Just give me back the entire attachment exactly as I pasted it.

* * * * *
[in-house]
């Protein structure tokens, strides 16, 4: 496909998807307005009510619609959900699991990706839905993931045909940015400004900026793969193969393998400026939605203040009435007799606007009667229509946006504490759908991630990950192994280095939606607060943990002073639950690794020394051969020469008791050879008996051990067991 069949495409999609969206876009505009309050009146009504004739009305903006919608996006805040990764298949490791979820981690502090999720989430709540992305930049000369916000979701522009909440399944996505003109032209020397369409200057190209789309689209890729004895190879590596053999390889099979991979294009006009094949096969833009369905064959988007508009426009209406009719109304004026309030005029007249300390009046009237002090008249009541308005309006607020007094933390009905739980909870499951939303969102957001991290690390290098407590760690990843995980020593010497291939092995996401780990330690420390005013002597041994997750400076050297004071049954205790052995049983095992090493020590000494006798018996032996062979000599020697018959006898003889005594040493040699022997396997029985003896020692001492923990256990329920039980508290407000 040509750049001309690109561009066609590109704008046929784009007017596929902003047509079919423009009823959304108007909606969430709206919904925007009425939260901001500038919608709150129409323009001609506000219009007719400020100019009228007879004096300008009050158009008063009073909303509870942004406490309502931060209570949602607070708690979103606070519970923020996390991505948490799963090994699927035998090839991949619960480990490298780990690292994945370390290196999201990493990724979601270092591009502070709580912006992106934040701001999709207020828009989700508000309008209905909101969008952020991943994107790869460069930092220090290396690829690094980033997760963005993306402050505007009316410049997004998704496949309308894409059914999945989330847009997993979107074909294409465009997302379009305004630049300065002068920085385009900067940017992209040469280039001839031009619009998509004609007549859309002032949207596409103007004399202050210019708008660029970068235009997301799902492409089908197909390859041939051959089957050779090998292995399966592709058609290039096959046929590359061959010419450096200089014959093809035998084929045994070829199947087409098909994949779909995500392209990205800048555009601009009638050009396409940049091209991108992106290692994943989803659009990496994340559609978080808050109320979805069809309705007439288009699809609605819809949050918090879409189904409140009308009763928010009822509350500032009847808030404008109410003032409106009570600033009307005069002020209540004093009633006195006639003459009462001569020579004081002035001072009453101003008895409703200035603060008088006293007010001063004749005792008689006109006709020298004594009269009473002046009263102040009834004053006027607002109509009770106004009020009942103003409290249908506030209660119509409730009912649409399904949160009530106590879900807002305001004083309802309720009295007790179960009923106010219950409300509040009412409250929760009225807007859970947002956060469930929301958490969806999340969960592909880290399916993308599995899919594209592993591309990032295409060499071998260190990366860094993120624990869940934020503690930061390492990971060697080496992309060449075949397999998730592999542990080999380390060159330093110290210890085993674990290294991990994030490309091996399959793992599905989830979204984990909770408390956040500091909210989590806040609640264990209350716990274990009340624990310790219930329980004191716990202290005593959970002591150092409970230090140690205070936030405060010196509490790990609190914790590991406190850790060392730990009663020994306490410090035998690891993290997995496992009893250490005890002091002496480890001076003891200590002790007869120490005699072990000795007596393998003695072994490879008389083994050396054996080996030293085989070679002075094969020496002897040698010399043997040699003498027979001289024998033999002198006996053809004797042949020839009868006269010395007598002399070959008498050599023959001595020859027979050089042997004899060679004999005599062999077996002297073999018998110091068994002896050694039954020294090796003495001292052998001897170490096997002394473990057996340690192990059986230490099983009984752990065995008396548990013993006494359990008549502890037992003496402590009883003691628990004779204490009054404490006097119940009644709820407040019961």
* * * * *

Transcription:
[in-house]
């Protein structure tokens, strides 16, 4: 496909998807307005009510619609959900699991990706839905993931045909940015400004900026793969193969393998400026939605203040009435007799606007009667229509946006504490759908991630990950192994280095939606607060943990002073639950690794020394051969020469008791050879008996051990067991 069949495409999609969206876009505009309050009146009504004739009305903006919608996006805040990764298949490791979820981690502090999720989430709540992305930049000369916000979701522009909440399944996505003109032209020397369409200057190209789309689209890729004895190879590596053999390889099979991979294009006009094949096969833009369905064959988007508009426009209406009719109304004026309030005029007249300390009046009237002090008249009541308005309006607020007094933390009905739980909870499951939303969102957001991290690390290098407590760690990843995980020593010497291939092995996401780990330690420390005013002597041994997750400076050297004071049954205790052995049983095992090493020590000494006798018996032996062979000599020697018959006898003889005594040493040699022997396997029985003896020692001492923990256990329920039980508290407000 040509750049001309690109561009066609590109704008046929784009007017596929902003047509079919423009009823959304108007909606969430709206919904925007009425939260901001500038919608709150129409323009001609506000219009007719400020100019009228007879004096300008009050158009008063009073909303509870942004406490309502931060209570949602607070708690979103606070519970923020996390991505948490799963090994699927035998090839991949619960480990490298780990690292994945370390290196999201990493990724979601270092591009502070709580912006992106934040701001999709207020828009989700508000309008209905909101969008952020991943994107790869460069930092220090290396690829690094980033997760963005993306402050505007009316410049997004998704496949309308894409059914999945989330847009997993979107074909294409465009997302379009305004630049300065002068920085385009900067940017992209040469280039001839031009619009998509004609007549859309002032949207596409103007004399202050210019708008660029970068235009997301799902492409089908197909390859041939051959089957050779090998292995399966592709058609290039096959046929590359061959010419450096200089014959093809035998084929045994070829199947087409098909994949779909995500392209990205800048555009601009009638050009396409940049091209991108992106290692994943989803659009990496994340559609978080808050109320979805069809309705007439288009699809609605819809949050918090879409189904409140009308009763928010009822509350500032009847808030404008109410003032409106009570600033009307005069002020209540004093009633006195006639003459009462001569020579004081002035001072009453101003008895409703200035603060008088006293007010001063004749005792008689006109006709020298004594009269009473002046009263102040009834004053006027607002109509009770106004009020009942103003409290249908506030209660119509409730009912649409399904949160009530106590879900807002305001004083309802309720009295007790179960009923106010219950409300509040009412409250929760009225807007859970947002956060469930929301958490969806999340969960592909880290399916993308599995899919594209592993591309990032295409060499071998260190990366860094993120624990869940934020503690930061390492990971060697080496992309060449075949397999998730592999542990080999380390060159330093110290210890085993674990290294991990994030490309091996399959793992599905989830979204984990909770408390956040500091909210989590806040609640264990209350716990274990009340624990310790219930329980004191716990202290005593959970002591150092409970230090140690205070936030405060010196509490790990609190914790590991406190850790060392730990009663020994306490410090035998690891993290997995496992009893250490005890002091002496480890001076003891200590002790007869120490005699072990000795007596393998003695072994490879008389083994050396054996080996030293085989070679002075094969020496002897040698010399043997040699003498027979001289024998033999002198006996053809004797042949020839009868006269010395007598002399070959008498050599023959001595020859027979050089042997004899060679004999005599062999077996002297073999018998110091068994002896050694039954020294090796003495001292052998001897170490096997002394473990057996340690192990059986230490099983009984752990065995008396548990013993006494359990008549502890037992003496402590009883003691628990004779204490009054404490006097119940009644709820407040019961």